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Health Serv Res. 2019 Aug;54(4):880-889. doi: 10.1111/1475-6773.13151. Epub 2019 Apr 1.

Physician network position and patient outcomes following implantable cardioverter defibrillator therapy.

Author information

1
Department of Biomedical Data Science and The Dartmouth Institute for Health Policy and Clinical Practice, Geisel School of Medicine at Dartmouth, Lebanon, New Hampshire.
2
Department of Internal Medicine, University of Michigan, Ann Arbor, Michigan.
3
Department of Economics and The Dartmouth Institute for Health Policy and Clinical Practice, Hanover, New Hampshire.

Abstract

OBJECTIVE:

To evaluate two novel measures of physician network centrality and their associations with implantable cardioverter defibrillator (ICD) procedure volume and health outcomes.

DATA SOURCES:

Medicare claims and the National Cardiovascular Data Registry data from 2007 to 2011.

STUDY DESIGN:

We constructed a national cardiovascular disease patient-sharing physician network and used network analysis to characterize physician network centrality with two measures: within-hospital degree centrality (number of connections within a hospital) and across-hospital degree centrality (number of connections across hospitals). The primary outcome was risk-adjusted 2-year case fatality. Hierarchical logistic regression estimated the effects of physician's within-hospital and across-hospital degree centrality on case fatality. We included 105 109 ICD therapy patients and 3474 ICD implanting physicians in our analyses.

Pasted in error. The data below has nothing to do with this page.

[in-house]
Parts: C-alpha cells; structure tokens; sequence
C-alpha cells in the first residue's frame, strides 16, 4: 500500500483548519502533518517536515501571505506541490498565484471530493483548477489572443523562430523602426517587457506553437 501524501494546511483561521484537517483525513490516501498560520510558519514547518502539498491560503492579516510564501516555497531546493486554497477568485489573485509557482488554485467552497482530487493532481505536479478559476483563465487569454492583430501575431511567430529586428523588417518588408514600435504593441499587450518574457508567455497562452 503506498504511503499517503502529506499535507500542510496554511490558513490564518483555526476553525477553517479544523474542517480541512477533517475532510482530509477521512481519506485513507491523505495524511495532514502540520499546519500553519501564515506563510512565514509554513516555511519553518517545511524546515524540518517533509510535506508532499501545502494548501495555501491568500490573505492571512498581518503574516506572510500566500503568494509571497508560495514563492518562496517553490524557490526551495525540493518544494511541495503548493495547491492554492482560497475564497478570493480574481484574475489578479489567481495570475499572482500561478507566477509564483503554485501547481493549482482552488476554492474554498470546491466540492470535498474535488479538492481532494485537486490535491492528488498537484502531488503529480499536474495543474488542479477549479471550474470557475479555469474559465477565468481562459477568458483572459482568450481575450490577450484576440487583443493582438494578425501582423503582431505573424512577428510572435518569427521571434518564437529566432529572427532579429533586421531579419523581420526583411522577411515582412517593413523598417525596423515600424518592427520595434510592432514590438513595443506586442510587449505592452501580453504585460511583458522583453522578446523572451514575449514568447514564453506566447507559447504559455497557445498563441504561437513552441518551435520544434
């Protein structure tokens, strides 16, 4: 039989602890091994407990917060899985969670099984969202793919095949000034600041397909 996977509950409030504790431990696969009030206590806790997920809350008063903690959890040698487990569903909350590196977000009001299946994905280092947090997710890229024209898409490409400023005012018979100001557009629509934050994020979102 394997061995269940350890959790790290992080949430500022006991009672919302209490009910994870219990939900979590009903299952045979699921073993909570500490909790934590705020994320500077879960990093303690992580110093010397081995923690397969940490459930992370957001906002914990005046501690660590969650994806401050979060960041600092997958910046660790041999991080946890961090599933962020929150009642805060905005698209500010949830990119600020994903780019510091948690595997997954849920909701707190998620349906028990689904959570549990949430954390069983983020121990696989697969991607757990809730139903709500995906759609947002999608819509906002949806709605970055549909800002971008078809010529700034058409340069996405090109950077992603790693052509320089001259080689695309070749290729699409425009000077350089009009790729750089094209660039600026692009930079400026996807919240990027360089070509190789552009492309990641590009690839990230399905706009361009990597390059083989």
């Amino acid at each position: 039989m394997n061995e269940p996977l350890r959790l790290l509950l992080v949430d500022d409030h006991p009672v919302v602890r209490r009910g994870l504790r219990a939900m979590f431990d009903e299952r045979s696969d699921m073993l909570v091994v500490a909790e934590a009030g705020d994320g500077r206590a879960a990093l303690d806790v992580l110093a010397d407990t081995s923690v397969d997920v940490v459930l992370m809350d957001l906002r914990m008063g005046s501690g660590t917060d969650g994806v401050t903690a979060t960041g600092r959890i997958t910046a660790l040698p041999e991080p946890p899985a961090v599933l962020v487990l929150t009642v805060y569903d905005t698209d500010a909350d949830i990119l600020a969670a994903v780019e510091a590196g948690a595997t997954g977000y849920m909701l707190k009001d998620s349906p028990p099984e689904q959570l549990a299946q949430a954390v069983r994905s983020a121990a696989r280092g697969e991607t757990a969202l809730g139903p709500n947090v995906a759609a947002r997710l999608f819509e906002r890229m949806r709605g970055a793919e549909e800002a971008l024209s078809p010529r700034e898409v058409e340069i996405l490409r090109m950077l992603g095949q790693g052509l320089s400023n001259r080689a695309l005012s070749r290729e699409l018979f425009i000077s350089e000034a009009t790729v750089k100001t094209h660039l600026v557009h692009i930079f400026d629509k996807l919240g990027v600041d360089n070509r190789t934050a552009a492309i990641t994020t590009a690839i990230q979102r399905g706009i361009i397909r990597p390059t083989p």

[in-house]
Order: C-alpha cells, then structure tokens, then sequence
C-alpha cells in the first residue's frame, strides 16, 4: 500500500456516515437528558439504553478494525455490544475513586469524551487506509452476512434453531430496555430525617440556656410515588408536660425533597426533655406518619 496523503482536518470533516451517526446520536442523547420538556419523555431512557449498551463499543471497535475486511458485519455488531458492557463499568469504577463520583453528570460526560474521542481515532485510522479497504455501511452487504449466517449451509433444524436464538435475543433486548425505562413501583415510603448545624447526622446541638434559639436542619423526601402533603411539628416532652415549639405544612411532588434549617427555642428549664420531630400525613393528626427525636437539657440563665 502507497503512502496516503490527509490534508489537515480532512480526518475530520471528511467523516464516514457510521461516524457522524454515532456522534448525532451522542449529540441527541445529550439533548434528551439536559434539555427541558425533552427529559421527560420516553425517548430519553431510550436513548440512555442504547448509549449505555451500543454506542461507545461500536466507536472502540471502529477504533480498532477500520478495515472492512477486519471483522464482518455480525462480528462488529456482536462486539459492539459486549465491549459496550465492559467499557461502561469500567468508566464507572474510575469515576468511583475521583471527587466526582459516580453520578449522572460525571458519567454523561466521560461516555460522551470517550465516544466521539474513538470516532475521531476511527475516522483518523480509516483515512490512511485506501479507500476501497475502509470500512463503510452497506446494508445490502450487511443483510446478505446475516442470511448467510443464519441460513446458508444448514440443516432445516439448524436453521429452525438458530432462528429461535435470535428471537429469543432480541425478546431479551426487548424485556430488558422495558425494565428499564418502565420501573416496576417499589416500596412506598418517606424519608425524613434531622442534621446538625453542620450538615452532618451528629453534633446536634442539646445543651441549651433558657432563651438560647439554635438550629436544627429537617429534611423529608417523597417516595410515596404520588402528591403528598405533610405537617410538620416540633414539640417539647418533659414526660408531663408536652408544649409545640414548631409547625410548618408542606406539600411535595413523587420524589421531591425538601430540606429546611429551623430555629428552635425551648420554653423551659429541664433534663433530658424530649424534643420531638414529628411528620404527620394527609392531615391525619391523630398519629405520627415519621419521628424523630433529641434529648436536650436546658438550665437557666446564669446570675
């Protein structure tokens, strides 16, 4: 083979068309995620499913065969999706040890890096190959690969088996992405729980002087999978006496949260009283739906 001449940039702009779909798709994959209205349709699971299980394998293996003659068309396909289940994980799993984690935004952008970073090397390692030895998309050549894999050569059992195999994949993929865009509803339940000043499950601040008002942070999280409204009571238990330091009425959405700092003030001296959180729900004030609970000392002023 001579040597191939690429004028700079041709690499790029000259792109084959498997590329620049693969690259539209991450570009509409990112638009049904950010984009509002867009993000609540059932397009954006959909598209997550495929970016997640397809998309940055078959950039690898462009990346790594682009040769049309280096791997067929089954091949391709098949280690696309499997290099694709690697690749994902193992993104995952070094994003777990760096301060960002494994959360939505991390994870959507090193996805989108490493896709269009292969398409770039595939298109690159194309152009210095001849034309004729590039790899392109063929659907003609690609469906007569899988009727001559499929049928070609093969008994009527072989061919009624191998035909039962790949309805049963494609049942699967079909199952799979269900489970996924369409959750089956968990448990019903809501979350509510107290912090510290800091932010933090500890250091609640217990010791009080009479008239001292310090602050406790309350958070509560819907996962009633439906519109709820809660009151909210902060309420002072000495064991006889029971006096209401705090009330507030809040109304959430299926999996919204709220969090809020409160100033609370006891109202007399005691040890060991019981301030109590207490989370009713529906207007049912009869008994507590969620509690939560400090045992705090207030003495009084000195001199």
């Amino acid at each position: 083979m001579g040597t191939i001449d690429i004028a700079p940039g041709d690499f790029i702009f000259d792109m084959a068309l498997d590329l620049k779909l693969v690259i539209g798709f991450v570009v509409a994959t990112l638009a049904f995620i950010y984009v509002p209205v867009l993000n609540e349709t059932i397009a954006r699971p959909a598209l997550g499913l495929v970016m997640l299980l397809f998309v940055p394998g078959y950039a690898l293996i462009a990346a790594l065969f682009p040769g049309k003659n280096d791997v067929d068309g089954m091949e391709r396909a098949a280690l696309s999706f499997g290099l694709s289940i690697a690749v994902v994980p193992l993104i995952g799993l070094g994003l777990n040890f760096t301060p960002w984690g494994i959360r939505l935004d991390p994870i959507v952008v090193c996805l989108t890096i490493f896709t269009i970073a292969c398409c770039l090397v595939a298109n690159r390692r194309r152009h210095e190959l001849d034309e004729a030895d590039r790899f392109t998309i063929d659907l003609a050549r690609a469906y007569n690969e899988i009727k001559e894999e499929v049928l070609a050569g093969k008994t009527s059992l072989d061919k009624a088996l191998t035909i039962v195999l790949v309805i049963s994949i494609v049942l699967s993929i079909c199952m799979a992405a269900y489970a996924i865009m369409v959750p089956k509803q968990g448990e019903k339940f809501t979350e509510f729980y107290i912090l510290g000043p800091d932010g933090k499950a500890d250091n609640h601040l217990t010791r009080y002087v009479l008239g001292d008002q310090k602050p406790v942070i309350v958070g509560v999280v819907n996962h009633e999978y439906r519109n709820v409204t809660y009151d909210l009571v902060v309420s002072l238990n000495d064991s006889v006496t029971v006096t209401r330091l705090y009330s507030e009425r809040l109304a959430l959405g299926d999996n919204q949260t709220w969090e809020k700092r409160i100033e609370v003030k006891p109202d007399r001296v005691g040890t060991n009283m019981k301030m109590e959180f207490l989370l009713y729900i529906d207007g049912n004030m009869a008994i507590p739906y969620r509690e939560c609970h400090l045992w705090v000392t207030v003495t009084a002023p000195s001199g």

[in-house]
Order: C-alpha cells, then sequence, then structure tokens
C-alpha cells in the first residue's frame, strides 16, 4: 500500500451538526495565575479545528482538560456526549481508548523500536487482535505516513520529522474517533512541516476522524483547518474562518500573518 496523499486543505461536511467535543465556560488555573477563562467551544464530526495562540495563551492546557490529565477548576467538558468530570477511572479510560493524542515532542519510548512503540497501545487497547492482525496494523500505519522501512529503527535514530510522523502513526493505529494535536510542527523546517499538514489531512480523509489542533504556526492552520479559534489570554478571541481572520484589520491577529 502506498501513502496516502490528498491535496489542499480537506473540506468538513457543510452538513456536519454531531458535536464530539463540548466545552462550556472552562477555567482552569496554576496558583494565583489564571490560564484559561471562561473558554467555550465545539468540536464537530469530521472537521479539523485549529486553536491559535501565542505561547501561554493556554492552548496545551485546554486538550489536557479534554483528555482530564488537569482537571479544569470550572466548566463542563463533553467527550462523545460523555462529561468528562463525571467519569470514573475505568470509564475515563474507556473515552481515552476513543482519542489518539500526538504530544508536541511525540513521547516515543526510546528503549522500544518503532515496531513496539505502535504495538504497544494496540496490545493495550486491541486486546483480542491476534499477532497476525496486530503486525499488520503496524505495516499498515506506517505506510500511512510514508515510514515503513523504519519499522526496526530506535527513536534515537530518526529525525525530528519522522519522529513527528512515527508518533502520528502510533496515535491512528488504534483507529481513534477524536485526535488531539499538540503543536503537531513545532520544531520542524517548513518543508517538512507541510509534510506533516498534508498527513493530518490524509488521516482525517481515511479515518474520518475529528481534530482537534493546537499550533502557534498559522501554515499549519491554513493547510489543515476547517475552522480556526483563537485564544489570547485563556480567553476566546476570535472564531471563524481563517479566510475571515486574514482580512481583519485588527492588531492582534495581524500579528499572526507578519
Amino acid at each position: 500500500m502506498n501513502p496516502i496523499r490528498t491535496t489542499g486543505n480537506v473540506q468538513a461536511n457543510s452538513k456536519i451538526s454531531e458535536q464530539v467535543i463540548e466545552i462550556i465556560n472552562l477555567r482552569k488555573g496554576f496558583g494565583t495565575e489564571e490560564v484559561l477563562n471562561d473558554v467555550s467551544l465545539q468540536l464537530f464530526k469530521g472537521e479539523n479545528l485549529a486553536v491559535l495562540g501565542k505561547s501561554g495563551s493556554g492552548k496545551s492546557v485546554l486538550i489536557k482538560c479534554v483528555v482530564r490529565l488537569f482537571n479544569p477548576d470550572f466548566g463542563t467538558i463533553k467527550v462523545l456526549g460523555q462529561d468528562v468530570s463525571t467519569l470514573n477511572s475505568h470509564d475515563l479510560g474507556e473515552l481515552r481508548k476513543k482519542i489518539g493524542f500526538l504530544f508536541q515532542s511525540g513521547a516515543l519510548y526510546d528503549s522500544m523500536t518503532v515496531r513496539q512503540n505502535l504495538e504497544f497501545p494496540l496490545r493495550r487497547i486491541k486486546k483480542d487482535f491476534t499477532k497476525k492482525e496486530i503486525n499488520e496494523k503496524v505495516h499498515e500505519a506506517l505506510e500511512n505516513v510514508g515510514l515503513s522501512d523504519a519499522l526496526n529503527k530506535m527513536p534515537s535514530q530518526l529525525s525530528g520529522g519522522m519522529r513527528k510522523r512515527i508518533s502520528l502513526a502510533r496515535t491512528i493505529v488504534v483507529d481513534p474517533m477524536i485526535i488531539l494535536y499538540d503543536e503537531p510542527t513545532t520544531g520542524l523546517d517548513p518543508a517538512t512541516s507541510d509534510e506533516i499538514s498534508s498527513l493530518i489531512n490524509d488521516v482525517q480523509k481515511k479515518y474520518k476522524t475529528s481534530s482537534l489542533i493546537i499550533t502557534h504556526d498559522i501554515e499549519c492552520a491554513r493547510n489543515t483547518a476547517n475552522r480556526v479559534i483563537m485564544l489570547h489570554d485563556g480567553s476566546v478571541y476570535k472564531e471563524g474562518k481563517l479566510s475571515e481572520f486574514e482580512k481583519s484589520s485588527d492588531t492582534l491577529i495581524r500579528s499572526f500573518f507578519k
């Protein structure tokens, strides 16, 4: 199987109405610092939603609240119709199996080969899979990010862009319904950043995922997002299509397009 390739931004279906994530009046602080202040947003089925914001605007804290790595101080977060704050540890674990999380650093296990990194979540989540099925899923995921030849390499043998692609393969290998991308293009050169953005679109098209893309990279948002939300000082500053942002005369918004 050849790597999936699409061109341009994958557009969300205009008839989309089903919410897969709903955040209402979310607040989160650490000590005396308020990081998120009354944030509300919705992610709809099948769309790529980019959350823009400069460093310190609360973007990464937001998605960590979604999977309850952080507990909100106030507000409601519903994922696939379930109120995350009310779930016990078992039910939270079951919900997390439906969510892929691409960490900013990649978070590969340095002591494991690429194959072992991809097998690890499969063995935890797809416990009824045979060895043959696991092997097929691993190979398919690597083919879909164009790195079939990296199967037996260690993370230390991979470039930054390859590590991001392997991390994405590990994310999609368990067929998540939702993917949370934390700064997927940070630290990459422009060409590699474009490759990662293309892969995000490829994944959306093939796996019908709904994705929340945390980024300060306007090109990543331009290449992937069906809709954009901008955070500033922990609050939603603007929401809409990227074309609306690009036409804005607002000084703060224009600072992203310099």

PRINCIPAL FINDINGS:

After controlling for other physician and hospital characteristics, we observed greater risk-adjusted case fatality among patients treated by physicians in the highest across-hospital degree tertile compared to lowest tertile (OR [95% CI] = 1.10 [1.04-1.16], P = 0.001) and lowest tertile volume physicians compared with highest volume (OR [95% CI] = 0.90 [0.84-0.95], P < 0.001). Physician's within-hospital degree tertile was inversely associated with case fatality but not statistically significant.

CONCLUSIONS:

Degree centrality measures capture information independent of procedure volume and raise questions about the quality of physicians with networks that predict worse health outcomes.

KEYWORDS:

case fatality; degree centrality; implantable cardioverter defibrillator; physician network

PMID:
30937894
PMCID:
PMC6606612
[Available on 2020-08-01]
DOI:
10.1111/1475-6773.13151

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